Thieves Using Bluetooth Scanners To Target Vehicles At Hiking Trailheads

Thieves Using Bluetooth Scanners To Target Vehicles At Hiking Trailheads

Hiking

Thieves Using Bluetooth Scanners To Target Vehicles At Hiking Trailheads

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“There are some people, auto burglars, who actually detect that signal and target your car for that.” –San Jose Police Department

Two major takeaways after reading THIS ARTICLE from Outsideonline.com, thieves in 2019 are using a simple Bluetooth exploit to figure out which vehicles hold devices like smartphones/laptops and they are using this technology to target vehicles parked at trailheads knowing their owners are off on a hike.

The scary thing about Bluetooth scanners is they are simply apps you download legally from the app store. Chose from one of the dozen or so options, download, turn it on and it displays the signal strengths detected.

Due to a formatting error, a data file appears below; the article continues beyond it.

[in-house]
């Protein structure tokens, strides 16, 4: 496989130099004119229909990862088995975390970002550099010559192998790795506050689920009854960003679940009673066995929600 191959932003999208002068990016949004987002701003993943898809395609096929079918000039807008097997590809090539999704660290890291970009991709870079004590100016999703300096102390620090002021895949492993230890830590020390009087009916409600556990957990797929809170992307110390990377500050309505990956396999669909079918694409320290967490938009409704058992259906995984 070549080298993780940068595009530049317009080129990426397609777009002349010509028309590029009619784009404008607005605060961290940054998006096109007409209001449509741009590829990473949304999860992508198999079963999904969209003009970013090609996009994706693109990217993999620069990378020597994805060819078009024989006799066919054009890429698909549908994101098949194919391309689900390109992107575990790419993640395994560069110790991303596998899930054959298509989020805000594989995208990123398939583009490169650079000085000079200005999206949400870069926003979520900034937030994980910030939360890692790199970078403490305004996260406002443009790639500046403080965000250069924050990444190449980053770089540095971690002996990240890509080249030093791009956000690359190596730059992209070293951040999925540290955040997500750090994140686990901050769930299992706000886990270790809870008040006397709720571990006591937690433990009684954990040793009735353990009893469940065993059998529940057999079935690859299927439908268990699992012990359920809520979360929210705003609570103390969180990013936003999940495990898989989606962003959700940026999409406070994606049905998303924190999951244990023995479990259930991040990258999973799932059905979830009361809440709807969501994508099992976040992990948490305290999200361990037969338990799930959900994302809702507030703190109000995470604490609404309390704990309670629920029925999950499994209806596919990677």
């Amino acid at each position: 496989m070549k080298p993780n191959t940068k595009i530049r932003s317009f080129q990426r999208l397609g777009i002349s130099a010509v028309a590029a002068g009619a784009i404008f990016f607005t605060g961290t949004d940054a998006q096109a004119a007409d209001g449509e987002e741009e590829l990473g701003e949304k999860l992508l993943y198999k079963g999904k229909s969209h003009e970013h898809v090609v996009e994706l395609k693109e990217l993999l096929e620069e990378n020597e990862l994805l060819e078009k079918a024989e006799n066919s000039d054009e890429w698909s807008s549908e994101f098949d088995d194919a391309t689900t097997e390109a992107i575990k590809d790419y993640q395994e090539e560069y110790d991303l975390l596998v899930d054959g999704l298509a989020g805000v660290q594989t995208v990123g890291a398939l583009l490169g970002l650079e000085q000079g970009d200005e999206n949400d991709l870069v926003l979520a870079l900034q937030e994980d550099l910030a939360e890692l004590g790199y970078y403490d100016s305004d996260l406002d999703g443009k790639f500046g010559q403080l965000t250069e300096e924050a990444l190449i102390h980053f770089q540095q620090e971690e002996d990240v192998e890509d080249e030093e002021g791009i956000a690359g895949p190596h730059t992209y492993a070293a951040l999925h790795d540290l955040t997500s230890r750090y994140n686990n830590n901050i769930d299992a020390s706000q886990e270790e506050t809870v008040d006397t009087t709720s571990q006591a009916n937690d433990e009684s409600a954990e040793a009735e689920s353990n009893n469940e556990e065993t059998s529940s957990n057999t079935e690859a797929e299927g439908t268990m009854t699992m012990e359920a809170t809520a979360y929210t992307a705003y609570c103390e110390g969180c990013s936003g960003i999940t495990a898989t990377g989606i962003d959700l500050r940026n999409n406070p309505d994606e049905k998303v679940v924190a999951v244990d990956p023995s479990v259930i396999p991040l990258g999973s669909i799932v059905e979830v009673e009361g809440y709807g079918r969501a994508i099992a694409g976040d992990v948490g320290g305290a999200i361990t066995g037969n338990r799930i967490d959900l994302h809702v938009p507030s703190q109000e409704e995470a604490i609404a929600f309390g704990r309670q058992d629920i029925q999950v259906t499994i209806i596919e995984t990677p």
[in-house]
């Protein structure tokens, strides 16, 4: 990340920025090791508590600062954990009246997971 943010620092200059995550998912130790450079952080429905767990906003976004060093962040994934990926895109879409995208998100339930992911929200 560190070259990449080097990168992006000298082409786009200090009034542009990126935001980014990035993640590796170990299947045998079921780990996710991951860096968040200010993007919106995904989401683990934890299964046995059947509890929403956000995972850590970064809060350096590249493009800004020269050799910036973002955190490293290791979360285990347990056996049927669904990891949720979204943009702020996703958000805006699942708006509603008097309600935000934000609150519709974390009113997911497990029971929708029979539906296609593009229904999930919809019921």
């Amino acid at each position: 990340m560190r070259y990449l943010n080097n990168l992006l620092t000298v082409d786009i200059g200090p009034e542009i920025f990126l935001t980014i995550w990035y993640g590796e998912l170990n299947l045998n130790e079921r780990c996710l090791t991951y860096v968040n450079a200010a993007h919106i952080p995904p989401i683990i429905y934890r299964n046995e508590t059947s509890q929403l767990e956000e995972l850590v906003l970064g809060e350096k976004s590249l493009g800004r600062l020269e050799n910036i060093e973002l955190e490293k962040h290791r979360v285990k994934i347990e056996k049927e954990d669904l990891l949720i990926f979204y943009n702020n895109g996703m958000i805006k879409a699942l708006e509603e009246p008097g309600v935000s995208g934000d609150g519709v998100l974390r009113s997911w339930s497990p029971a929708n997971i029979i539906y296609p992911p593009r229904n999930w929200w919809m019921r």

Once you’ve messed around with it a while, you can gauge distance from the device using the signal strength meter. To make it super simple for the discriminating thief, some apps even display what type of device is detected and include a picture with the model description (old shitty iPhone 3 pass/new MacBook get the crowbar).

The part of this new epidemic that would most interest our audience is the occurrence of these types of break-ins at parking areas near trailheads. One can imagine a thief lying in wait as hikers head out for the day and pulling up a Bluetooth scanner to know exactly which vehicle to break into. My mind also goes to ski resort parking lots where cars are reliably unattended and perfect targets for some scumbag with a scanner.

So what can we do to protect ourselves? If you’re leaving a device in your car make sure to put it on airplane mode or even better turn it off completely. Simple as that, once you cut off your Bluetooth signal your device will be invisible to potential thieves.  So be safe out there this winter and make sure if you leave a device unattended it isn’t broadcasting its location to sleazebag burglars.

images from Tony Webster Flickr & bluetoothFinder&wikicommons

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